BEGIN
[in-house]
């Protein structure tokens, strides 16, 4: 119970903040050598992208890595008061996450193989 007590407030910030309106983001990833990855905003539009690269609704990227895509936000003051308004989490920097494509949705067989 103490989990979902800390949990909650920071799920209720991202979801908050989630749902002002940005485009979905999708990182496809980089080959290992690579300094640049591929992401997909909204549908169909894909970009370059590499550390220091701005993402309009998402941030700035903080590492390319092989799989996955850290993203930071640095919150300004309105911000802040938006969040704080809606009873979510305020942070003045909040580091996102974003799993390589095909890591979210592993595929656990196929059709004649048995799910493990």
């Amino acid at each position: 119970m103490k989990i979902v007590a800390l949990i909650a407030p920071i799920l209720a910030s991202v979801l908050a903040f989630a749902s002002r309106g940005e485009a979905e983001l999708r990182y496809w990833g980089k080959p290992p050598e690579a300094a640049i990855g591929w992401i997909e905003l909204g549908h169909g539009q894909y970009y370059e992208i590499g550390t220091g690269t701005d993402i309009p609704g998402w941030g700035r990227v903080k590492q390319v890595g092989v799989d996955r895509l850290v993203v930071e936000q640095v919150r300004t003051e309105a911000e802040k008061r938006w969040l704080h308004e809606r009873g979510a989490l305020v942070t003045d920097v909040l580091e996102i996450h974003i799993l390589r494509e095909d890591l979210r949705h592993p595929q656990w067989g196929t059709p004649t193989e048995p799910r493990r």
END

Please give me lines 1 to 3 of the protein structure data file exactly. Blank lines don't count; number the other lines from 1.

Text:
[in-house]
């Protein structure tokens, strides 16, 4: 119970903040050598992208890595008061996450193989 007590407030910030309106983001990833990855905003539009690269609704990227895509936000003051308004989490920097494509949705067989 103490989990979902800390949990909650920071799920209720991202979801908050989630749902002002940005485009979905999708990182496809980089080959290992690579300094640049591929992401997909909204549908169909894909970009370059590499550390220091701005993402309009998402941030700035903080590492390319092989799989996955850290993203930071640095919150300004309105911000802040938006969040704080809606009873979510305020942070003045909040580091996102974003799993390589095909890591979210592993595929656990196929059709004649048995799910493990």
């Amino acid at each position: 119970m103490k989990i979902v007590a800390l949990i909650a407030p920071i799920l209720a910030s991202v979801l908050a903040f989630a749902s002002r309106g940005e485009a979905e983001l999708r990182y496809w990833g980089k080959p290992p050598e690579a300094a640049i990855g591929w992401i997909e905003l909204g549908h169909g539009q894909y970009y370059e992208i590499g550390t220091g690269t701005d993402i309009p609704g998402w941030g700035r990227v903080k590492q390319v890595g092989v799989d996955r895509l850290v993203v930071e936000q640095v919150r300004t003051e309105a911000e802040k008061r938006w969040l704080h308004e809606r009873g979510a989490l305020v942070t003045d920097v909040l580091e996102i996450h974003i799993l390589r494509e095909d890591l979210r949705h592993p595929q656990w067989g196929t059709p004649t193989e048995p799910r493990r």